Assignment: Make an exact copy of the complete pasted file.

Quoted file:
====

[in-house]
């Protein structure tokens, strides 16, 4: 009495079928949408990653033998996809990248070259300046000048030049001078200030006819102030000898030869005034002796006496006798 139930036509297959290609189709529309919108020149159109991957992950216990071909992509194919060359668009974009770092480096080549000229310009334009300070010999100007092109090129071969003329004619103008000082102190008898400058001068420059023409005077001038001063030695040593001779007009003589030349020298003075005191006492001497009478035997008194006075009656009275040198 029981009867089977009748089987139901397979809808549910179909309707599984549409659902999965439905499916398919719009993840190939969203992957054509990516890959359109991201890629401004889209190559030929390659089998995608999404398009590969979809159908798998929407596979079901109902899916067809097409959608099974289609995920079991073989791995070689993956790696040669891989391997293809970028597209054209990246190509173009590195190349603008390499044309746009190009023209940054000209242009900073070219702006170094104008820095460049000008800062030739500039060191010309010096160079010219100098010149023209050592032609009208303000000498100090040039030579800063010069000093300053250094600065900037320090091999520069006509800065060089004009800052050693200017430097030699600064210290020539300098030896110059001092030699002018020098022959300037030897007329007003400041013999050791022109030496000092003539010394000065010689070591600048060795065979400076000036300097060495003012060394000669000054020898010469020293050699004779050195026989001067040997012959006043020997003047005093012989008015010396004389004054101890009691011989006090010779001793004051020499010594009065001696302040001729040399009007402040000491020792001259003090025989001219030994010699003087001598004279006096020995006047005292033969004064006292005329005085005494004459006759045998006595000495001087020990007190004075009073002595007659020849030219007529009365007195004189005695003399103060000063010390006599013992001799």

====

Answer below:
[in-house]
């Protein structure tokens, strides 16, 4: 009495079928949408990653033998996809990248070259300046000048030049001078200030006819102030000898030869005034002796006496006798 139930036509297959290609189709529309919108020149159109991957992950216990071909992509194919060359668009974009770092480096080549000229310009334009300070010999100007092109090129071969003329004619103008000082102190008898400058001068420059023409005077001038001063030695040593001779007009003589030349020298003075005191006492001497009478035997008194006075009656009275040198 029981009867089977009748089987139901397979809808549910179909309707599984549409659902999965439905499916398919719009993840190939969203992957054509990516890959359109991201890629401004889209190559030929390659089998995608999404398009590969979809159908798998929407596979079901109902899916067809097409959608099974289609995920079991073989791995070689993956790696040669891989391997293809970028597209054209990246190509173009590195190349603008390499044309746009190009023209940054000209242009900073070219702006170094104008820095460049000008800062030739500039060191010309010096160079010219100098010149023209050592032609009208303000000498100090040039030579800063010069000093300053250094600065900037320090091999520069006509800065060089004009800052050693200017430097030699600064210290020539300098030896110059001092030699002018020098022959300037030897007329007003400041013999050791022109030496000092003539010394000065010689070591600048060795065979400076000036300097060495003012060394000669000054020898010469020293050699004779050195026989001067040997012959006043020997003047005093012989008015010396004389004054101890009691011989006090010779001793004051020499010594009065001696302040001729040399009007402040000491020792001259003090025989001219030994010699003087001598004279006096020995006047005292033969004064006292005329005085005494004459006759045998006595000495001087020990007190004075009073002595007659020849030219007529009365007195004189005695003399103060000063010390006599013992001799």